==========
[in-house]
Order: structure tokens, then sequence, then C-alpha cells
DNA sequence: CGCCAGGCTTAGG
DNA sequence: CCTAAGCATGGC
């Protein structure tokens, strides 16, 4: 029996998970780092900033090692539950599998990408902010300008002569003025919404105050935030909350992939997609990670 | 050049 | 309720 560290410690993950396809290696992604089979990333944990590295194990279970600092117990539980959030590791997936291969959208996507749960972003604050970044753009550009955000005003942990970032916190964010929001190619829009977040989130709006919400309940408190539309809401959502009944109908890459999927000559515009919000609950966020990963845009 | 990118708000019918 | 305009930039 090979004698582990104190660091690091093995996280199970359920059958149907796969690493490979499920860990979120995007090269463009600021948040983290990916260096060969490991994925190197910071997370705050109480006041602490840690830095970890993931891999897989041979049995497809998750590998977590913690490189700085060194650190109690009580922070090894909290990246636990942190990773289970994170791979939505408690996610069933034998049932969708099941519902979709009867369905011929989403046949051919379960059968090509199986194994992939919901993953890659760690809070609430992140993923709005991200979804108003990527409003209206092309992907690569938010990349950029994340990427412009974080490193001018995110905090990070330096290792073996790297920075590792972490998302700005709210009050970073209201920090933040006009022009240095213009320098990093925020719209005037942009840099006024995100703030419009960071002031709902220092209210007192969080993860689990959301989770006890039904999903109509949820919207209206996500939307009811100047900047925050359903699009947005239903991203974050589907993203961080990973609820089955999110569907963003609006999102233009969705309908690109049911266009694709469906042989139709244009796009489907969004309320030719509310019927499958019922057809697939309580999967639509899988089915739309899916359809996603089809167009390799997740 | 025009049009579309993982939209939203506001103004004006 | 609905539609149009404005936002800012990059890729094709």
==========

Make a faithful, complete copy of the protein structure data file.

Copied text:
[in-house]
Order: structure tokens, then sequence, then C-alpha cells
DNA sequence: CGCCAGGCTTAGG
DNA sequence: CCTAAGCATGGC
């Protein structure tokens, strides 16, 4: 029996998970780092900033090692539950599998990408902010300008002569003025919404105050935030909350992939997609990670 | 050049 | 309720 560290410690993950396809290696992604089979990333944990590295194990279970600092117990539980959030590791997936291969959208996507749960972003604050970044753009550009955000005003942990970032916190964010929001190619829009977040989130709006919400309940408190539309809401959502009944109908890459999927000559515009919000609950966020990963845009 | 990118708000019918 | 305009930039 090979004698582990104190660091690091093995996280199970359920059958149907796969690493490979499920860990979120995007090269463009600021948040983290990916260096060969490991994925190197910071997370705050109480006041602490840690830095970890993931891999897989041979049995497809998750590998977590913690490189700085060194650190109690009580922070090894909290990246636990942190990773289970994170791979939505408690996610069933034998049932969708099941519902979709009867369905011929989403046949051919379960059968090509199986194994992939919901993953890659760690809070609430992140993923709005991200979804108003990527409003209206092309992907690569938010990349950029994340990427412009974080490193001018995110905090990070330096290792073996790297920075590792972490998302700005709210009050970073209201920090933040006009022009240095213009320098990093925020719209005037942009840099006024995100703030419009960071002031709902220092209210007192969080993860689990959301989770006890039904999903109509949820919207209206996500939307009811100047900047925050359903699009947005239903991203974050589907993203961080990973609820089955999110569907963003609006999102233009969705309908690109049911266009694709469906042989139709244009796009489907969004309320030719509310019927499958019922057809697939309580999967639509899988089915739309899916359809996603089809167009390799997740 | 025009049009579309993982939209939203506001103004004006 | 609905539609149009404005936002800012990059890729094709």